Having a reputation to maintain and expectations to meet can either be a burden or an inspiration. The sequel to Drishyam has one of the best thrillers in Malayalam cinema to live up to, and in its protagonist Georgekutty, a man whose brain is always one step ahead of the police’s.
Drishyam 2 takes off six years from the time when Georgekutty (Mohanlal), a cable television operator, outsmarted the police investigating the murder of Varun Prabhakar, his daughter’s classmate who gets accidentally killed by her, during an attempt to sexually assault her.
Georgekutty is now a theatre owner who dreams of making a film based on a story he has written. His elder daugher Anju (Ansiba) is still recovering from the shock of the traumatic events, while the younger daughter Anu (Esther) is now a slightly rebellious teenager. The entire family, more so his wife Rani (Meena) is living their daily lives with one eye behind their backs, as the fear of the police catching up always beckons.
Meanwhile, Georgekutty’s new-found prosperity has set tongues wagging among the local populace. Compared to the unstinting support that he got six years back, now many believe that he has actually committed the crime. The police too are still cluelessly looking for leads to solve the case. Like in the first fim, director Jeethu Joseph takes things slow in the first half, which was borderline boring in Drishyam as well. There is a lot of conservative family talk and drama, accompanied by loud, over-dramatic background music.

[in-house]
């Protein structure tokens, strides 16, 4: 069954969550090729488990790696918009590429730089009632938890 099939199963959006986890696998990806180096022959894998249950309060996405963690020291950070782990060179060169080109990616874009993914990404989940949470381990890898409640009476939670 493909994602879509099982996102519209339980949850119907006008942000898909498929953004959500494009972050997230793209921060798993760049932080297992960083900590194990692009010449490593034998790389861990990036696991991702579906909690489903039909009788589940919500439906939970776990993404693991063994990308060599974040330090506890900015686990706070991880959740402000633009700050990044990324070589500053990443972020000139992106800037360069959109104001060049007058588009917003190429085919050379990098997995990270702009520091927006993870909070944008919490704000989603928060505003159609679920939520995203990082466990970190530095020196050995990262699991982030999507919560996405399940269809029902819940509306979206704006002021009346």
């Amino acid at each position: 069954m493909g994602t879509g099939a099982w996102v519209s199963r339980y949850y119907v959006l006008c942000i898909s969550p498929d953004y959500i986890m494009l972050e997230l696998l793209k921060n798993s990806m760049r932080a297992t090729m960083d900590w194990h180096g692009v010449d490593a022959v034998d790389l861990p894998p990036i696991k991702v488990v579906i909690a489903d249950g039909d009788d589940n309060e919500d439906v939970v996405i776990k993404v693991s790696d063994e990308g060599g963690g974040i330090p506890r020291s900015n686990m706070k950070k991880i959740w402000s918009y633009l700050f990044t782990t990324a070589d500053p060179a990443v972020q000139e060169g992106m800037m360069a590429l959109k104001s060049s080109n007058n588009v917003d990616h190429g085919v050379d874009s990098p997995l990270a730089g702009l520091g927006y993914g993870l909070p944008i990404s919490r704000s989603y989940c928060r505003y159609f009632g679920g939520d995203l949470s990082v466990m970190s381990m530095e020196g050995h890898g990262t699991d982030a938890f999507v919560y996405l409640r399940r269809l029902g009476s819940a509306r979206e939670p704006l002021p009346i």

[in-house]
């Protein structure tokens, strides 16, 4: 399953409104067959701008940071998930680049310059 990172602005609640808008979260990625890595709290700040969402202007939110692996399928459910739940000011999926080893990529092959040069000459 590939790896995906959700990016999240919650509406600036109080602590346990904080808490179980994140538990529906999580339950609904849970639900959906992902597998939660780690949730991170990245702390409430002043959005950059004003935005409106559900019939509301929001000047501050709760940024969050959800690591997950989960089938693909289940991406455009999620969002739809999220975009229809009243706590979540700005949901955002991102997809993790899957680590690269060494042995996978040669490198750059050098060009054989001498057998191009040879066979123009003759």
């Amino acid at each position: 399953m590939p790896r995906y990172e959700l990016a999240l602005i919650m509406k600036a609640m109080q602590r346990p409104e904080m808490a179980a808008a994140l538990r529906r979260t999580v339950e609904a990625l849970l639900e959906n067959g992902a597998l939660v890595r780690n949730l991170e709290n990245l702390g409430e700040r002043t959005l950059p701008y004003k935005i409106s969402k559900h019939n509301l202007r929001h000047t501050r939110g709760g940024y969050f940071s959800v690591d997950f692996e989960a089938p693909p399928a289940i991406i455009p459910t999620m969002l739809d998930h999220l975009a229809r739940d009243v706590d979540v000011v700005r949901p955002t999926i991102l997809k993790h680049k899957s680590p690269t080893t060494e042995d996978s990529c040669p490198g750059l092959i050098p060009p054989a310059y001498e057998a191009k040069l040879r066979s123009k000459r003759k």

Some life is injected into the flagging script by an intelligent interval twist which not many would see coming. But a script which worships the protagonist’s intelligence can be a liability. Even when we are reminded of the everydayness of Georgekutty, there is an invincible aura around him which tells us that he has foreseen and made arrangements for any eventuality. Now, that is a problem which any sequel to such a film will face.
Jeethu does manage to break that aura later, with the slow unravelling of Georgekutty’s plans. He had before him the daunting task of building a follow-up from the same original story, every possibility of which was discussed thread-bare after the movie’s release. However, a few new elements are brought in, which blend seamlessly with the original thread.
The intensity of the final one hour of glorious twists and turns contributed much to the success of the first part. There was something organic about how it all tied together in the end. But in this sequel, even when things remain unpredictable for the most part, it is achieved using a few conveniently-created characters and a slightly-contrived setup with loopholes. Having said that, it is no easy task to flesh out a script like this from a case which was as good as closed.
Drishyam 2 might not work as a stand-alone film — as many sequels do — since it is completely dependent on the first film with constant references. But despite its negatives, it still is a decent companion piece to its much celebrated predecessor.